Wednesday, May 17, 2017

5/17 Monument responses, oil spill land plan, Seatttle seawall, fin whale, birds & climate

Spot shrimp [WDFW]
Spot Shrimp Pandalus platyceros
Spot shrimp have a deep pink/red or pink/orange body with white lines on the head and two pairs of white spots on the tail end. Spot shrimp are most common in Hood Canal, the San Juan Islands, and northern and central Puget Sound. This is one of the most important shrimp species for both sport and commercial harvesters. Shrimp are found primarily on or near the bottom, but make daily migrations through the water column in search of food. They have been found at depths greater than 1,000 feet, but are most frequently captured at depths of 30 to 300 feet. (WDFW)

Trump's Review Of National Monuments Panned In Public Comments
The Trump administration’s review process for 29 national monuments, including the Papahanaumokuakea Marine National Monument, is sparking some outrage. The official public comment period began Friday, and more than 15,000 comments about the proposal flooded into the federal government within the first four days. Letters are running more than 100 to 1 against making any changes in use or boundaries of the 29 sites, all of which had previously been declared historically or environmentally significant. Kirstin Downey reports. (Civil Beat) See also: Save our monuments! Trump getting mail from Washington state on that and other topics  State Sen. Kevin Ranker’s letter, co-signed by hundreds and urging President Donald Trump not to roll back any of America’s national monuments, is only the latest of many letters sent from Washington state over Trump administration actions. Joseph O' Sullivan reports. (Seattle Times)

State plan would help prepare for train, pipeline oil spills along Sumas River
State officials released plans Tuesday for how best to respond to oil spills along several train routes and pipelines in Washington state, including along the Sumas River. Five out of 11 new draft plans in Western Washington will address areas of potential spills from pipelines and railroads. Six other plans will cover areas on the east side of the mountains along oil train routes. The 79-page Sumas plan plan covers 53 square miles in Whatcom County, including the cities of Everson and Nooksack, and is the only such designated route here. (Bellingham Herald)

Can Seattle’s Seawall Defend The City And Protect Salmon, Too?
Thousands of tourists migrate to Seattle’s waterfront each year to experience the ferry rides, kitschy stores and sweeping views of Elliott Bay. Jeff Cordell says they’re overlooking something that makes the waterfront even more special: filamentous microalgae…. The brown scum is growing on Seattle’s newly constructed seawall, a $410 million infrastructure project that’s doubling as a massive science experiment. Cordell is testing whether coastal cities can better coexist with fish by building marine habitat into their shoreline defenses. (KCTS/EarthFix)

Helpin' Out Volunteers Aid Orcas and Salmon at Native Plant Nursery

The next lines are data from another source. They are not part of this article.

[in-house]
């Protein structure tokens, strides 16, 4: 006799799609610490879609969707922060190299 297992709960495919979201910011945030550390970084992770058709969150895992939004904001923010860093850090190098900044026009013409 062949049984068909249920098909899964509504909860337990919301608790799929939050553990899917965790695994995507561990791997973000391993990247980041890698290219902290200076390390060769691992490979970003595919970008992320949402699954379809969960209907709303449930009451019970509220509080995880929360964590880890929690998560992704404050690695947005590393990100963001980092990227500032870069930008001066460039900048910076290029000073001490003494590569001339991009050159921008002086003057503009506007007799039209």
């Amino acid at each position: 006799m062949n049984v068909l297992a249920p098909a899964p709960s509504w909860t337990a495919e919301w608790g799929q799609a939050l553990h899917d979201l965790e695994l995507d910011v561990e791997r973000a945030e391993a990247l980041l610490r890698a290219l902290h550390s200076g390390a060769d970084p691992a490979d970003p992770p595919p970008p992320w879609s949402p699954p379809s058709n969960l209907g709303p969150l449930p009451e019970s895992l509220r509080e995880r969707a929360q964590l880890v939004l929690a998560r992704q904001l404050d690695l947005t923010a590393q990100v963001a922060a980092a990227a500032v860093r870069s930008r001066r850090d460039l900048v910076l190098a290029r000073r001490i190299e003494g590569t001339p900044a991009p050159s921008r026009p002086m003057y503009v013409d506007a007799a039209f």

Join Whale Scout volunteers to care for native plants this Saturday at the Skagit Fisheries Enhancement Group Native Plant Nursery in Burlington from 10 AM to 1 PM. These plants will create rearing habitat in the Skagit River for juvenile salmon, a key food source for resident orca populations. For more info, go to Whale Scouts. Click here to RSVP.
 

Fin whale was searching for krill feast but met cargo ship before washing up in Commencement Bay
The fin whale that washed up in Commencement Bay after being impaled by a cargo ship was young, healthy and feeding when it was killed, according to a necropsy report. Officials performed the necropsy Saturday, a day after the 52-foot-long endangered whale was found dead and a cargo ship captain reported the bow of his ship might be to blame. The whale was feeding on krill in the Strait of Juan de Fuca when it was hit by the underwater bow of the ship, KIRO reported. Stacia Glenn reports. (News Tribune of Tacoma)

Climate change alters the start of springtime, and these birds can't keep up
In 1962, Rachel Carson warned that pesticides, particularly DDT, would lead to springs without birdsong, as she wrote in her book “Silent Spring.” Carson's forecast kick-started an environmental movement and was instrumental in the Environmental Protection Agency's decision to ban the pesticides 10 years later, so her descriptions of deathly quiet did not come to pass. But the danger of a silent spring, according to ecologists who study birds, did not evaporate with DDT. The looming threat is not chemical but a changing climate, in which spring begins increasingly earlier — or in rare cases, later — each year.  Ben Guarino reports. Washington Post)

Now, your tug weather--
WEST ENTRANCE U.S. WATERS STRAIT OF JUAN DE FUCA-  233 AM PDT WED MAY 17 2017  

TODAY
 SW WIND TO 10 KT BECOMING W 5 TO 15 KT IN THE AFTERNOON.  WIND WAVES 2 FT OR LESS. W SWELL 6 FT AT 9 SECONDS.
TONIGHT
 W WIND 5 TO 15 KT BECOMING TO 10 KT AFTER MIDNIGHT.  WIND WAVES 2 FT OR LESS. W SWELL 5 FT AT 10 SECONDS.

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